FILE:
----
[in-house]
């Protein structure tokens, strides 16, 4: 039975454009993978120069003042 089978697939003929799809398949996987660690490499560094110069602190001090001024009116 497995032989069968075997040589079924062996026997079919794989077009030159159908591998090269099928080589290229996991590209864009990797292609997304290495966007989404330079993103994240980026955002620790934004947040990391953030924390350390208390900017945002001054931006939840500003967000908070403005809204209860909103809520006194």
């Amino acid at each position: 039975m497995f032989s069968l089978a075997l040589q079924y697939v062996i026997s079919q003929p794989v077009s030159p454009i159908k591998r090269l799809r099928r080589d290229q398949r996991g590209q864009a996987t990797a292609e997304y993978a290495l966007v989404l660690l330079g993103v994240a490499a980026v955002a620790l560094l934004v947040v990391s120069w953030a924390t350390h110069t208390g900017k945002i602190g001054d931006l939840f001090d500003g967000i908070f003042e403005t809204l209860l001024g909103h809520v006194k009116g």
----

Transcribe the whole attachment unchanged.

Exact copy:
[in-house]
């Protein structure tokens, strides 16, 4: 039975454009993978120069003042 089978697939003929799809398949996987660690490499560094110069602190001090001024009116 497995032989069968075997040589079924062996026997079919794989077009030159159908591998090269099928080589290229996991590209864009990797292609997304290495966007989404330079993103994240980026955002620790934004947040990391953030924390350390208390900017945002001054931006939840500003967000908070403005809204209860909103809520006194």
């Amino acid at each position: 039975m497995f032989s069968l089978a075997l040589q079924y697939v062996i026997s079919q003929p794989v077009s030159p454009i159908k591998r090269l799809r099928r080589d290229q398949r996991g590209q864009a996987t990797a292609e997304y993978a290495l966007v989404l660690l330079g993103v994240a490499a980026v955002a620790l560094l934004v947040v990391s120069w953030a924390t350390h110069t208390g900017k945002i602190g001054d931006l939840f001090d500003g967000i908070f003042e403005t809204l209860l001024g909103h809520v006194k009116g």